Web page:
Gamification is hot today especially in motivation and recognition. Everybody wants to play the “game” so to speak. The truth is, gamification has been part of the incentive and reward space since the very beginning – we just didn’t have cool word for it when we were doing it in the olden days.

It’s proven that we humans love the idea of playing games and competing.  Adding some of the elements gamification to your program can enhance overall engagement, increase participation, and potentially increase the results you achieve.  For those of you interested in more information on gamification there is a great website called that is full of examples, great concepts, definitions and presentations all about gamification.

The common pitfall I see is assuming that gamification requires you have technology to support it. 

The fact is, you don’t.

Candy Land and Chutes and Ladders

Gamification is about structure, not technology. 

If you have ever been a child or have a child (which I think covers most of you out there) you’ve had the experience of sitting at the kitchen table playing a game with your family at Christmas or Thanksgiving.  Believe it or not before Nintendo games didn’t require technology.  You moved pieces around a board in the physical world.  You collected pieces of paper when you passed Go.  No technology involved.  It IS possible to have a game without a joystick and a power outlet.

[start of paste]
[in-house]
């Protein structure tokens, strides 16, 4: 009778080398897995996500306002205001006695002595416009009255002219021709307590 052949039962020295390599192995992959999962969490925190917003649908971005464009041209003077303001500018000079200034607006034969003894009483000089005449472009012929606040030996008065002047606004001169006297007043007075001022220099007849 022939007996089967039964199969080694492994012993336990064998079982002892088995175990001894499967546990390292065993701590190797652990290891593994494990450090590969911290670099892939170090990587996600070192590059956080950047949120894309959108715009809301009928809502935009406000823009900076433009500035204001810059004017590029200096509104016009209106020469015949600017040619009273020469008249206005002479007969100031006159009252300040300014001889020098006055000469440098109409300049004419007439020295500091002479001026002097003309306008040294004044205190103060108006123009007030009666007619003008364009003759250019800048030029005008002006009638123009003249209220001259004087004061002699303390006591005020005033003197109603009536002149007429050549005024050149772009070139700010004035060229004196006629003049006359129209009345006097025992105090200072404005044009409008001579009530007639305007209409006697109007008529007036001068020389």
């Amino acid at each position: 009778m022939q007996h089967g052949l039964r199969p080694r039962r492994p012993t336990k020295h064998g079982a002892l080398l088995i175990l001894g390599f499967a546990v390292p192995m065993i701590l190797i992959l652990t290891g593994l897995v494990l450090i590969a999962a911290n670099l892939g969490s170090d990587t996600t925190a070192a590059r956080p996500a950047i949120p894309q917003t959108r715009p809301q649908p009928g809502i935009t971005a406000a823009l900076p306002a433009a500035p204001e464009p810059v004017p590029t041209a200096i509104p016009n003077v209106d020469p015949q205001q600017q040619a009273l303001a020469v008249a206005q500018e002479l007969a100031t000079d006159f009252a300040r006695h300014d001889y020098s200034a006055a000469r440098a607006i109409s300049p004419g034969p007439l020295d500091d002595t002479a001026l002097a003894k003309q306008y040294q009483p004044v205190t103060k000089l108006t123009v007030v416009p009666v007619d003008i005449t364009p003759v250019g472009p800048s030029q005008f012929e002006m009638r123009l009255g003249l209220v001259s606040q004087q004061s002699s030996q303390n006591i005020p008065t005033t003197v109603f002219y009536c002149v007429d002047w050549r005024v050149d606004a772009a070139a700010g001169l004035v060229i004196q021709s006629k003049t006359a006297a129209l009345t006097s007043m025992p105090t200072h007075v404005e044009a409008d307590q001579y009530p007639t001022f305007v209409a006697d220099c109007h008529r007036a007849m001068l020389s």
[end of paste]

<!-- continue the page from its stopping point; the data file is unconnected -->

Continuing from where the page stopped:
Don’t assume that you need technology to incorporate gamification elements within your program structure. 

In fact, one of the first things I do when thinking about gamification ideas for my client programs is think about those times that I played games with my family and ask myself if there’s anything within those board games that I can apply in my program design.  Badges don’t have to reside within an app on an iPhone  - they can be something that sits on a desk, or is put on a wall or even something that can be attached to a uniform.  If you think about it… most badges don’t really require technology at all.

Another element of gamification is collecting things – points, tools, etc.  Do you need technology to “collect” things?  Not necessarily.  Can you repurpose poker chips you bought at Toys R Us?  Sure you can.  They can represent anything in your program. 

Here’s the bottom line…

Gamification doesn’t require technology.

Gamification requires creativity.

In fact, I would go as far as to say that our reliance on technology and our assumption that technology is required has reduced our creativity when it comes to program design. 

Like anything else in this world.  Technology is an enabler not a creator. 

Take the time to create a program and create gamification elements for your program that make sense for the audience and the results you want.  Then look to see if there is a technology that supports your program (if it’s even needed.)

And don’t be disappointed if the solution isn’t technology solution, but just a cool way to present the results of the program on a break room wall.